Description: Engineered Cu-rich islands were fabricated on an Al thin film to investigate pit initiation mechanisms at noble particles. X-ray photoelectron spectroscopy confirms that the thin film Cu-rich islands interdiffuse with the underlying Al substrate to form Al{sub 2}Cu islands. The defect arrays exhibit open circuit potential fluctuations whose magnitude and frequency increase as defect spacing decreases for constant island size and cathode/anode ratio. Post-exposure examination by energy dispersive spectroscopy (EDS) shows that the Al beneath the Cu-rich island dissolves with a crevice geometry. Engineered Al islands fabricated under identical conditions do not induce crevice corrosion in the vicinity of the Al defects. These results suggest that the Al dissolution is driven by the galvanic coupling between the noble island and matrix, and/or by a local change in chemistry, rather than by the presence of a defective oxide in the vicinity of the island.
Date: October 14, 1999
Creator: BARBOUR,J. CHARLES; BUCHHEIT,R.G.; COPELAND,ROBERT GUILD; ISAACS,H.S.; JEFFCOATE,C.S.; MARTINEZ,MICHAEL A. et al.
Partner: UNT Libraries Government Documents Department

The effect of chromate concentration on the repassivation of corroding aluminum

Description: Current density maps of anodically polarized pure aluminum in chloride solutions were measured and the effect of chromate/dichromate buffer additions monitored. The higher the polarized potential the more chromate was required to repassivate the corroding surface. Small pits repassivated easily, crevice corrosion events were the last to repassivate. Open circuit potential measurements showed the presence of meta-stable pitting at chloride concentrations of 0.3M. The lifetime and magnitude of these metastable pits was reduced on the addition of 0.05M chromate buffer.
Date: February 9, 1999
Creator: Jeffcoate, C.S.; Isaacs, H.S.; Hawkins, J. & Thompson, G.E.
Partner: UNT Libraries Government Documents Department

EFFECT OF CREVICE FORMER ON CORROSION DAMAGE PROPAGATION

Description: The objectives of this report are: (1) To determine the effect of the crevice former on the localized corrosion damage propagation; (2) FOCUS on post initiation stage, crevice propagation and arrest processes; (3) Determine the evolution of damage--severity, shape, location/distribution, damage profile; and (4) Model of crevice corrosion propagation, i.e. the evolution of the crevice corrosion damage profile.
Date: March 1, 2006
Creator: Payer, J.H.; Landau, U.; Shan, X. & Agarwal, A.S.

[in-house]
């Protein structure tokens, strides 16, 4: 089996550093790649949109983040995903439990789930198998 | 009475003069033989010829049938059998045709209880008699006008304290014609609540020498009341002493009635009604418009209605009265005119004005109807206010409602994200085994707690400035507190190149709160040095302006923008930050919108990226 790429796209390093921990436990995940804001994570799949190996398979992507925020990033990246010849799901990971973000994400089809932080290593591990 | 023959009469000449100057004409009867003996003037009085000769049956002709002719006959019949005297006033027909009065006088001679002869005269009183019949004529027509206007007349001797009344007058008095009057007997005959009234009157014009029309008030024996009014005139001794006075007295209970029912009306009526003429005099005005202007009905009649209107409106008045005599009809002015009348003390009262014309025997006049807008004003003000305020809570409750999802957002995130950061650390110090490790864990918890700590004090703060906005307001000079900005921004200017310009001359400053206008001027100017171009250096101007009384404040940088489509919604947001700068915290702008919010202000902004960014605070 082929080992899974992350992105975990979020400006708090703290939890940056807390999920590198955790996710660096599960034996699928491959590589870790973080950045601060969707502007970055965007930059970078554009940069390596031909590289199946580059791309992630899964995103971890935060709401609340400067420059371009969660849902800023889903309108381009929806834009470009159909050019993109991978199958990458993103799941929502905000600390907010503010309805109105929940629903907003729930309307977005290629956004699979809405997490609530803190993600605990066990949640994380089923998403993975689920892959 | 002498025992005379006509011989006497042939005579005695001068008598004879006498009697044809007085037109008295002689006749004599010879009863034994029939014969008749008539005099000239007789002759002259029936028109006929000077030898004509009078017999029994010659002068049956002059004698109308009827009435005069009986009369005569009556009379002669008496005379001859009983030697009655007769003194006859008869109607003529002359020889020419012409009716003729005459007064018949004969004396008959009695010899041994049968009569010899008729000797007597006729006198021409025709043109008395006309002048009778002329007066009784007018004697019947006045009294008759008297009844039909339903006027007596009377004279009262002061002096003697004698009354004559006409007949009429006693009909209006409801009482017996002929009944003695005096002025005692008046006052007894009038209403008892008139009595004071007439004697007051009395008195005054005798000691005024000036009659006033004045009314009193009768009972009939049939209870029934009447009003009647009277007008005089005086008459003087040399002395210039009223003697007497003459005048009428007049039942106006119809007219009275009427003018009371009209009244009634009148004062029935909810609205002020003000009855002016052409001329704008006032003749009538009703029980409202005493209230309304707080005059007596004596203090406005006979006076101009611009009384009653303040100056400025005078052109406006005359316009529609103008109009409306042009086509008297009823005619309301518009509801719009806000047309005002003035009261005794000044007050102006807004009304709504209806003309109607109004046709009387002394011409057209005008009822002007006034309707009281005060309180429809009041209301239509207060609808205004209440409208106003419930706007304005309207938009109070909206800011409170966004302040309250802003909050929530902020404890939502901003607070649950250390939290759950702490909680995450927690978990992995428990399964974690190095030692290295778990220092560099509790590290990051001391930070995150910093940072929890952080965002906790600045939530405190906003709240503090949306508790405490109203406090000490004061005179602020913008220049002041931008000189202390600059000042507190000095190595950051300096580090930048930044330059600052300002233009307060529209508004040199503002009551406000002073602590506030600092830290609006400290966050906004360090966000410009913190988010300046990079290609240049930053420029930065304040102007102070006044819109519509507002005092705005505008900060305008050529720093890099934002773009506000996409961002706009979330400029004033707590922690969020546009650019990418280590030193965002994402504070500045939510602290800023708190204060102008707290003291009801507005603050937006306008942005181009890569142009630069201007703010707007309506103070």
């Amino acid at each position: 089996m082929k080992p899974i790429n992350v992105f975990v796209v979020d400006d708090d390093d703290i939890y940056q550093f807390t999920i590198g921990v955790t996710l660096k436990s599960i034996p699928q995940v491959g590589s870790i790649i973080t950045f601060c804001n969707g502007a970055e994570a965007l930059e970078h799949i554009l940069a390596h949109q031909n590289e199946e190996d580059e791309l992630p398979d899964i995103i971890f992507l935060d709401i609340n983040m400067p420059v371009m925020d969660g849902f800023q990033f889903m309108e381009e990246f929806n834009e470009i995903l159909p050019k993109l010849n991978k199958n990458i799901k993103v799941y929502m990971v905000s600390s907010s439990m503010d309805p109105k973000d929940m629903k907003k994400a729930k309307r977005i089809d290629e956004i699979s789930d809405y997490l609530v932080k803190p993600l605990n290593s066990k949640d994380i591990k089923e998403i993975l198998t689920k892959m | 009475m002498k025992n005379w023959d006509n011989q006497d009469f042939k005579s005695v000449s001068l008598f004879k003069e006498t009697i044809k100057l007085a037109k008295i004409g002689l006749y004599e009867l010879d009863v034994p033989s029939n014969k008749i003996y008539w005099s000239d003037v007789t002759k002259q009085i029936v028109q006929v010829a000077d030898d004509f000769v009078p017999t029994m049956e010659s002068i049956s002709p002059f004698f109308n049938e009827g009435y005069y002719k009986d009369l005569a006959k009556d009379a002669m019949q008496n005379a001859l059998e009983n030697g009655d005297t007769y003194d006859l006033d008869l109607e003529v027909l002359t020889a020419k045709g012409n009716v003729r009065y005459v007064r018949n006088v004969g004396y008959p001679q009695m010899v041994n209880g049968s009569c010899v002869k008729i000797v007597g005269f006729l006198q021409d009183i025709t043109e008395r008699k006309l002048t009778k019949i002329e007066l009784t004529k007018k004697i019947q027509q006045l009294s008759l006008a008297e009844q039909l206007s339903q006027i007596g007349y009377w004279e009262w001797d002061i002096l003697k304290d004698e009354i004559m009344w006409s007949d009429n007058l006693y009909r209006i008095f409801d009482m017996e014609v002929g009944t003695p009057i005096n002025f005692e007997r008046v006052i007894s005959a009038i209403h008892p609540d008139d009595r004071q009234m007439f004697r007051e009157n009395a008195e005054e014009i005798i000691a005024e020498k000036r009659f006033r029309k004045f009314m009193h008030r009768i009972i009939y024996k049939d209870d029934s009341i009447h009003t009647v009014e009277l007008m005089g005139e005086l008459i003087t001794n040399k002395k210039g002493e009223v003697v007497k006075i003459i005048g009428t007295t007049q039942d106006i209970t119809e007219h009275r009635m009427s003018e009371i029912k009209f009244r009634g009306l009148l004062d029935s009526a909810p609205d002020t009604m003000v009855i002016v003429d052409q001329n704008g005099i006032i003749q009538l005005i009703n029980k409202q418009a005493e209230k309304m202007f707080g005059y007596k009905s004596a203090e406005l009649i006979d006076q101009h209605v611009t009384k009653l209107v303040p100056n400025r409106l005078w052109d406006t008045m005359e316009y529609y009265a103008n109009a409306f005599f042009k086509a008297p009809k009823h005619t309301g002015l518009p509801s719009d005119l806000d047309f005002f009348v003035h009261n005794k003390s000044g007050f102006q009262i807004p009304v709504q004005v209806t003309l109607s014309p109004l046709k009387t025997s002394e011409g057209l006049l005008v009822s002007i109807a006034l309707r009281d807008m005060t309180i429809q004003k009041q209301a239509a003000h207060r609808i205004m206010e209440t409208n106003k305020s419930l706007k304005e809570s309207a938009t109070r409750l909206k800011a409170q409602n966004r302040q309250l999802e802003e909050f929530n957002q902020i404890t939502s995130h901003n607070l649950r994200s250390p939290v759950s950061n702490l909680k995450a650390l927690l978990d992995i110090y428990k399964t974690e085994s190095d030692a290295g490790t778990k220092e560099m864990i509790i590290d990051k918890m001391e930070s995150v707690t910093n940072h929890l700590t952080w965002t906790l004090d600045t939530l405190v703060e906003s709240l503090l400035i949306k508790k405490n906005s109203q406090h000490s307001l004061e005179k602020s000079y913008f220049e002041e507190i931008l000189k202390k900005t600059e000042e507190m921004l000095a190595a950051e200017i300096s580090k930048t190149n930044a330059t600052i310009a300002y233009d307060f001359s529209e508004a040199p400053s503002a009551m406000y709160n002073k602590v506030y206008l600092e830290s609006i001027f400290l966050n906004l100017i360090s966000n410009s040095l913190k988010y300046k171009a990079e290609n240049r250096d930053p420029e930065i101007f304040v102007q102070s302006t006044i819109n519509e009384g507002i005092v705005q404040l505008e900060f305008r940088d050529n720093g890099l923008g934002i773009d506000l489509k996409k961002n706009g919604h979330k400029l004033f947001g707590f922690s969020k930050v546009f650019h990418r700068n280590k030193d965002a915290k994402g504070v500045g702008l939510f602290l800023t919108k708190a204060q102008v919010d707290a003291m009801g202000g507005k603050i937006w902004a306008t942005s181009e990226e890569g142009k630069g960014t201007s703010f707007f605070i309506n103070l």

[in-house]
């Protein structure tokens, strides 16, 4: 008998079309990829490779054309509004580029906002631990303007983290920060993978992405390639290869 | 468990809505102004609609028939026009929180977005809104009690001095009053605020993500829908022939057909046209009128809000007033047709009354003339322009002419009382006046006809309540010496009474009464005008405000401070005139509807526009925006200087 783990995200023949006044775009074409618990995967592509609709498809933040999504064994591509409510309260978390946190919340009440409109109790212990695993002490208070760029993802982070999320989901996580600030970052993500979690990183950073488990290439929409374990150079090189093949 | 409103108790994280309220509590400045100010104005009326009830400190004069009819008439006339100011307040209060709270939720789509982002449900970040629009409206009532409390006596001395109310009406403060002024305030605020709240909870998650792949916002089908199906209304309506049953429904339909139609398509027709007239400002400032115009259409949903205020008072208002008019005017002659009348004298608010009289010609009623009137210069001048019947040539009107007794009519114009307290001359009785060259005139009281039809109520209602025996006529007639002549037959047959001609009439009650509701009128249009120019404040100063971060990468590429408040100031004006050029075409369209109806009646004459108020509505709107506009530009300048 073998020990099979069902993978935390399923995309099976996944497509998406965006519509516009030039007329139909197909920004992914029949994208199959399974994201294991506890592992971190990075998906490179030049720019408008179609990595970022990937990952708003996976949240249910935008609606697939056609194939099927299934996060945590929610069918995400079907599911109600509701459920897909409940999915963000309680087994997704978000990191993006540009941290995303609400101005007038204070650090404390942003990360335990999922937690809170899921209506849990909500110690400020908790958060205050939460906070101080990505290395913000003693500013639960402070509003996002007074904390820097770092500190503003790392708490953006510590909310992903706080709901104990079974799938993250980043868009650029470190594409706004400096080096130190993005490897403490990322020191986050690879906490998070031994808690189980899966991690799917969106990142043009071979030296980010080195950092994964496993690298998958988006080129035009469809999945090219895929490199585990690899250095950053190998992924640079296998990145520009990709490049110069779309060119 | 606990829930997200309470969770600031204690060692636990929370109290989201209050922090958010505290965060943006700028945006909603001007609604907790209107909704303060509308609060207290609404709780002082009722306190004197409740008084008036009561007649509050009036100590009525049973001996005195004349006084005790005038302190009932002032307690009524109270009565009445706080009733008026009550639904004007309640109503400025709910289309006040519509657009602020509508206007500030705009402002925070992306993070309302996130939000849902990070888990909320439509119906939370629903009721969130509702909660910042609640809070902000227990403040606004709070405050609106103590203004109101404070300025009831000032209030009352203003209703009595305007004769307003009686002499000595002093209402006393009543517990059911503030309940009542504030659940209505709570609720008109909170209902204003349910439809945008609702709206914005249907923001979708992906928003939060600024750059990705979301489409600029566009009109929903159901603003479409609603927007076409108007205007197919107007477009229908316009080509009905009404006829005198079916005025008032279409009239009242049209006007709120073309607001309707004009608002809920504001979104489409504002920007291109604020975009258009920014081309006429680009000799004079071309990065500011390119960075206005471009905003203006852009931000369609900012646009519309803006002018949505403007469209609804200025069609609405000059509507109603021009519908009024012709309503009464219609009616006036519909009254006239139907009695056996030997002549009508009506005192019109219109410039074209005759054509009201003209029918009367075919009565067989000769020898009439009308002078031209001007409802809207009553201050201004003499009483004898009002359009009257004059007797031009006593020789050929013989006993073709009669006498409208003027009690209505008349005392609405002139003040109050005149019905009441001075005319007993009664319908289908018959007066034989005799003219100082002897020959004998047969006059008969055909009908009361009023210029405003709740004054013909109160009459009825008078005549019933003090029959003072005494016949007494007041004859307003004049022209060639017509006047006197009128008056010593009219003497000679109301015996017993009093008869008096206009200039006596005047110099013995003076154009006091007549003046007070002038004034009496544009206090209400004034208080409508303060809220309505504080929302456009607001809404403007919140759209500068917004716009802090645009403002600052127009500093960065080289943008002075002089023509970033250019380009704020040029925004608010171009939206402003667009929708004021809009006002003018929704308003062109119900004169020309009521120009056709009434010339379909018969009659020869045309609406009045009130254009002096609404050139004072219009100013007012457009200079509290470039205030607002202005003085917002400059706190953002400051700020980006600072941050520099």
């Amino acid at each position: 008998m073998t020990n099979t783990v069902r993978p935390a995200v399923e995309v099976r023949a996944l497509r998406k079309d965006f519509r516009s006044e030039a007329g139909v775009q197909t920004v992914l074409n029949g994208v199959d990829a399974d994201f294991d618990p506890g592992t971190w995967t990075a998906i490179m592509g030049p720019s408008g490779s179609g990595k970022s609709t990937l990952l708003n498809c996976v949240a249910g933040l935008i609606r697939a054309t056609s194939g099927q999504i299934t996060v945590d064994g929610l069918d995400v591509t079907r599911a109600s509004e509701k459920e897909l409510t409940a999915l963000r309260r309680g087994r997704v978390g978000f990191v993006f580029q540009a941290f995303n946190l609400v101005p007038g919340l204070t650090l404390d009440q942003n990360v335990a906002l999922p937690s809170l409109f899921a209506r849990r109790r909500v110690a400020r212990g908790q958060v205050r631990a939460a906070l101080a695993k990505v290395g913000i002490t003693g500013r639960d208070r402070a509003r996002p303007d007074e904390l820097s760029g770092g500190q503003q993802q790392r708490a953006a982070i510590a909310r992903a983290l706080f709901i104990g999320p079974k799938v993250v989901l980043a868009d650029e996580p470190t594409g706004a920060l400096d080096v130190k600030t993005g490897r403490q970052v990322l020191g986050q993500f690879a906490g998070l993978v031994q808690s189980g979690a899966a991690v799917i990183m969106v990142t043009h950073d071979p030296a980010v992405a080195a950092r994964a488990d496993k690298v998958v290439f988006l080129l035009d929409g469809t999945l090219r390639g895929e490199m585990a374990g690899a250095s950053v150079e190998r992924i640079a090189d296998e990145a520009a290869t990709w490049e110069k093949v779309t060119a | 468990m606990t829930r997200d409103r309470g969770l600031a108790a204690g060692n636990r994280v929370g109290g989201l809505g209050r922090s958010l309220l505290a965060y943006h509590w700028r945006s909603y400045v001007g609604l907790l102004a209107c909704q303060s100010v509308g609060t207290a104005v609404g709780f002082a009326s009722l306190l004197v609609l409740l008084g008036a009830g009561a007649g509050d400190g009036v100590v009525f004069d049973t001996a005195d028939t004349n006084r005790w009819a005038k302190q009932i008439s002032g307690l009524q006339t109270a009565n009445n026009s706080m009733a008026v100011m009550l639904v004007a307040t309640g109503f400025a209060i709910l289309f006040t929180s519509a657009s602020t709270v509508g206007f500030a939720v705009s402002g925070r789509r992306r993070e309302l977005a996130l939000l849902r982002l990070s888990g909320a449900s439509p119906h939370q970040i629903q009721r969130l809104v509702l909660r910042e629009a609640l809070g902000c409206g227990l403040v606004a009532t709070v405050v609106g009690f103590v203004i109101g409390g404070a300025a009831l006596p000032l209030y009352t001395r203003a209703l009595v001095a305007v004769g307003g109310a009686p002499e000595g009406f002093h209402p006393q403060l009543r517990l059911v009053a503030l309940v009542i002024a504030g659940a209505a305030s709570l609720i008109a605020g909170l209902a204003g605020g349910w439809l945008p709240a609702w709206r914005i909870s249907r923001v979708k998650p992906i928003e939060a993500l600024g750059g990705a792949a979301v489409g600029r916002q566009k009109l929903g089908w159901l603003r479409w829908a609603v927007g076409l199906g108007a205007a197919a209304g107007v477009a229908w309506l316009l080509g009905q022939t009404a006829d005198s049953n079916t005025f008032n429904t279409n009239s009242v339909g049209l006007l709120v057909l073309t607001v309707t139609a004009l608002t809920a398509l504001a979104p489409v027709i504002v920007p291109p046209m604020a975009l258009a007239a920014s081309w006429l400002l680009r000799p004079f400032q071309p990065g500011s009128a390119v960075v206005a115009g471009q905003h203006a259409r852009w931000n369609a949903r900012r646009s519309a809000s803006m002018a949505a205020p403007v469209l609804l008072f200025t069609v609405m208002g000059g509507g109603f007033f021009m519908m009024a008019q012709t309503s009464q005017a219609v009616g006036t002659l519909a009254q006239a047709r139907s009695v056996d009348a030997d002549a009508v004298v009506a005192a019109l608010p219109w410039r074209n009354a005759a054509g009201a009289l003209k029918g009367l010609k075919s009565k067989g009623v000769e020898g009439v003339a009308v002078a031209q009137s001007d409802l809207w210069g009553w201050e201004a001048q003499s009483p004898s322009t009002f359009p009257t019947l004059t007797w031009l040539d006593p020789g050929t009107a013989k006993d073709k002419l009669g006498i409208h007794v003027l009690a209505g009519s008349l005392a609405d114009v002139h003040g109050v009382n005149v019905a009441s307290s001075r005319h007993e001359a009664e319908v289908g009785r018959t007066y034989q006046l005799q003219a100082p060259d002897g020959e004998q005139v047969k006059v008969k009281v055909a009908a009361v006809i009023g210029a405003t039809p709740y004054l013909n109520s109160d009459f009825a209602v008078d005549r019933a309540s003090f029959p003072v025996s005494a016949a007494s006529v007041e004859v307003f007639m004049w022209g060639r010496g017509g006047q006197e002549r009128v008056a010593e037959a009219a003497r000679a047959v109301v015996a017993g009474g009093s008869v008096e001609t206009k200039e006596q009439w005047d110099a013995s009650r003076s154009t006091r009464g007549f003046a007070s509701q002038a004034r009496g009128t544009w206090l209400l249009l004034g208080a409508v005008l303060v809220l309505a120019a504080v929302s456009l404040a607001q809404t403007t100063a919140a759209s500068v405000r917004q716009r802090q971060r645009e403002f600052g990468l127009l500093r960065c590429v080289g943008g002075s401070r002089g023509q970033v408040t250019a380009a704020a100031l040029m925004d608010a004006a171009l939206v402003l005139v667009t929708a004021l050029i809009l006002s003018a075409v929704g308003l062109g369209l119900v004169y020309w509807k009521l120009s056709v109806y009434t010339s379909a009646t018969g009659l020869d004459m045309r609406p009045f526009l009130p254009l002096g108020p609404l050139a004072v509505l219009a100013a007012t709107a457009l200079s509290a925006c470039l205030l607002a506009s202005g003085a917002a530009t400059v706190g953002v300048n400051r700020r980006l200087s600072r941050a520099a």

Partner: UNT Libraries Government Documents Department

Examination of Corrosion Products and the Alloy Surface After Crevice Corrosion of a Ni-Cr-Mo- Alloy

Description: The objective of this study is to investigate the composition of corrosion products and the metal surface within a crevice after localized corrosion. The analysis provides insight into the propagation, stifling and arrest processes for crevice corrosion and is part of a program to analyze the evolution of localized corrosion damage over long periods of time, i.e. 10,000 years and longer. The approach is to force the initiation of crevice corrosion by applying anodic polarization to a multiple crevice assembly (MCA). Results are reported here for alloy C-22, a Ni-Cr-Mo alloy, exposed to a high temperature, concentrated chloride solution. Controlled crevice corrosion tests were performed on C-22 under highly aggressive, accelerated condition, i.e. 4M NaCl, 100 C and anodic polarization to -0.15V-SCE. The crevice contacts were by either a polymer tape (PTFE) compressed by a ceramic former or by a polymer (PTFE) crevice former. Figure 1 shows the polarization current during a crevice corrosion test. After an incubation period, several initiation-stifle-arrest events were indicated. The low current at the end of the test indicated that the metal surface had repassivated.
Date: June 9, 2006
Creator: Shan, X. & Payer, J.H.
Partner: UNT Libraries Government Documents Department

Crevice corrosion and pitting of high-level waste containers: a first step towards the integration of deterministic and probabilistic models

Description: An integrated predictive model is being developed to account for the effects of localized environmental conditions in crevices on pit initiation and propagation. A deterministic calculation is used to estimate the accumulation of hydrogen ions in the crevice solution due to equilibrium hydrolysis reactions of dissolved metal. Pit initiation and growth within the crevice is dealt with by either a stochastic probability model, or an equivalent deterministic model. While the strategy presented here is very promising, the integrated model is not yet ready for accurate quantitative predictions. Empirical expressions for the rate of penetration based upon experimental crevice corrosion data should be used in the interim period, until the integrated model can be refined. Both approaches are discussed.
Date: July 1, 1997
Creator: Farmer, J. C., LLNL
Partner: UNT Libraries Government Documents Department

Crevice Repassivation Potentials for Alloy 22 in Simulated Concentrated Ground Waters

Description: The resistance of Alloy 22 (N06022) to localized corrosion, mainly crevice corrosion, has been extensively investigated in the last few years. However, the behavior of Alloy 22 in concentrated aqueous solutions that may simulate concentrated ground waters was not fully understood. Systematic electrochemical tests using cyclic potentiodynamic polarization as well as the Tsujikawa-Hisamatsu electrochemical method were performed to determine the crevice corrosion susceptibility of Alloy 22 in simulated concentrated water (SCW), simulated acidified water (SAW) and basic saturated water (BSW). Results show that Alloy 22 is immune to crevice corrosion in SCW and SAW but may suffer crevice corrosion initiation in BSW. Results also show that in a naturally aerated environment, the corrosion potential would never reach the critical potential for crevice corrosion initiation.
Date: November 8, 2006
Creator: Rebak, R B; Evans, K J & Ilevbare, G O
Partner: UNT Libraries Government Documents Department